The term burnout was coined in 1974 by the psychologist Herbert Freudenberger. He used it to describe the consequences of severe stress and high ideals in “helping” professions. Since then, we now realize how common it is in the workplace.
Burnout has three hallmark symptoms. They are:
- Emotional exhaustion
- Lack of personal accomplishments/ Lack of professional ability
Now, let’s take a deeper dive into these common symptoms associated with burnout and make it more practical by talking about the exact feelings that individuals with burnout commonly experience within and outside the workspace. We will observe a common trend here when we see how these feelings negatively impact people’s personal lives even outside of work.
People who experience this are emotionally drained, unable to cope, tired and down, and do not have enough energy. Physical symptoms include things like pain and stomach or bowel problems.
But what does it feel like to be emotionally exhausted?
- The smallest things, the minutiae that don’t go your way, send you into anger, extreme sadness, and an emotional shriveled state.
- On weekends when you ought to relax, you feel you can’t because thoughts of the coming work week bother you. It all combines to leave you emotionally drained continually.
- When you are home and especially a day before you resume work, your family avoids you because they know you become very irritable.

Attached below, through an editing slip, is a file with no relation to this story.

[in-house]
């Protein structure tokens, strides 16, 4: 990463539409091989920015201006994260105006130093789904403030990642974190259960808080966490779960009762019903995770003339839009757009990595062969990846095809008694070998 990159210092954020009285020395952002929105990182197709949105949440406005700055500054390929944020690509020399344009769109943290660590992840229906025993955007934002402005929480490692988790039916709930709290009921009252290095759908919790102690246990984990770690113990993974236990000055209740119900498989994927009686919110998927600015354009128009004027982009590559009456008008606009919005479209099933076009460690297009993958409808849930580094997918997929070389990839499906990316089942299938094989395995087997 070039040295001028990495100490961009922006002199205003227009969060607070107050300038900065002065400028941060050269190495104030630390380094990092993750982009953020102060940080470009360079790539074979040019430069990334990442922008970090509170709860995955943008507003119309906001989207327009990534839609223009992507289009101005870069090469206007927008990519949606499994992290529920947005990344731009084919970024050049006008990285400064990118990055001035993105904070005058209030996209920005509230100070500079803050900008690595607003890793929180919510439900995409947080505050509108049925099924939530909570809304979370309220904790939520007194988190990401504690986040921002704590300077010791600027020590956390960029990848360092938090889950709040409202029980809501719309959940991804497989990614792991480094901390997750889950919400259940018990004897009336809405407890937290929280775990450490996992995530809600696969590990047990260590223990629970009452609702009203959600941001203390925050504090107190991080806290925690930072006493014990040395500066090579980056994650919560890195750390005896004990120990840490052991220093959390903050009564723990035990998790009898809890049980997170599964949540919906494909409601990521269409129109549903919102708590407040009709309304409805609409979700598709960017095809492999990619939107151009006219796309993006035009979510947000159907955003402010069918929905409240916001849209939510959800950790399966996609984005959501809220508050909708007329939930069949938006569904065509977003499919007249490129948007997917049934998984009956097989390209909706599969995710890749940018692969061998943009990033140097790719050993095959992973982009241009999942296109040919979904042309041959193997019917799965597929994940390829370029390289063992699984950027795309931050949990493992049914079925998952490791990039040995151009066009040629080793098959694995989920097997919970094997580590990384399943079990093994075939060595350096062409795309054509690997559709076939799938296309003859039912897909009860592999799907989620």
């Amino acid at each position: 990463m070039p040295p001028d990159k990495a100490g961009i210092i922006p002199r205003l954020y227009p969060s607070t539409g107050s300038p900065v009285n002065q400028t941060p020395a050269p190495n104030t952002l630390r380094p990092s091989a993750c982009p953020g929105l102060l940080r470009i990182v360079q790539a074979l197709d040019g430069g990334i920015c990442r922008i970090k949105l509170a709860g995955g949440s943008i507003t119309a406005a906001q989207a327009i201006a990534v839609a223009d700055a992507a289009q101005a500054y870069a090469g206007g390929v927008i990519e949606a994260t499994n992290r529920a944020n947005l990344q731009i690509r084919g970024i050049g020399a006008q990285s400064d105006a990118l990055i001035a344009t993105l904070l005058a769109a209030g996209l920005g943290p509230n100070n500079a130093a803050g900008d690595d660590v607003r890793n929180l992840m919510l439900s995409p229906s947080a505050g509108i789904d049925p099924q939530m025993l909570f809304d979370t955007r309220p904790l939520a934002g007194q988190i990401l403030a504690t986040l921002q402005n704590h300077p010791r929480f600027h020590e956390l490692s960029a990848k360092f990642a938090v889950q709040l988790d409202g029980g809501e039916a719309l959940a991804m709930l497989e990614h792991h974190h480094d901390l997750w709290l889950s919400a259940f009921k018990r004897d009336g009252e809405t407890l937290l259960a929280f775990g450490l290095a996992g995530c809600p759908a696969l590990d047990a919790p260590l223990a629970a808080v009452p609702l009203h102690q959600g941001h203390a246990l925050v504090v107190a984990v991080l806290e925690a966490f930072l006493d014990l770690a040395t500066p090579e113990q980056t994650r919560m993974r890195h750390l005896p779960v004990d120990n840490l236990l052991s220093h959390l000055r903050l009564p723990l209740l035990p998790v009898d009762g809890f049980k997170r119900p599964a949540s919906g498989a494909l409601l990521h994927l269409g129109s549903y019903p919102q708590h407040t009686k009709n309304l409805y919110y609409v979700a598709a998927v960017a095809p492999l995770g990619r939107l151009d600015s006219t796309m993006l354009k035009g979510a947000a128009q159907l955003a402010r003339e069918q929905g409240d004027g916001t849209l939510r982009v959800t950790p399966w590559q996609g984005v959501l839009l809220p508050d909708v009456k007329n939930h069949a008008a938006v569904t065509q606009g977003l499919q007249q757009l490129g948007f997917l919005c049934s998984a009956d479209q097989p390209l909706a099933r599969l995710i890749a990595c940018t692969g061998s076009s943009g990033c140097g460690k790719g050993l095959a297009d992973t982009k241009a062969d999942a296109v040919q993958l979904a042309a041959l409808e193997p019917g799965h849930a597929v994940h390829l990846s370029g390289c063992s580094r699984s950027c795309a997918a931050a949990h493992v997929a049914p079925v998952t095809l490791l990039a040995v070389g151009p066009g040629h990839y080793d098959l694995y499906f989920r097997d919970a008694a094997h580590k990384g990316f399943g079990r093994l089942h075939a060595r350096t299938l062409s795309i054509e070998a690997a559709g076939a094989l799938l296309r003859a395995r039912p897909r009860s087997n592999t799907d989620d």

- You feel like the people you love the most are the ones making you madder than ever.
- Work calls while you’re off. You once were eager to help, but now you find any excuse not to call back.
Imagine your emotional state like a drug concentration level. When you do things that build up your emotional state, it’s like taking your once-daily vitamin of steady-state emotional well-being. Exercising, spending time with family, and meditating is like taking an emotional well-being pill. The drug concentration in your body system initially increases and decreases over time as it is utilized. In an ideal state without work pressures, you are filled with mostly positive emotions.
In a continuously high-stress environment, daily stressors lower your well-being concentration, allowing for negative emotional concentration to increase. You would usually overcome negative experiences at work, naturally allowing positive emotions concentration to rise. But in a burned-out reality, for example, following some bad news, your positive emotions are so low that nothing but negative emotions fills your mental space.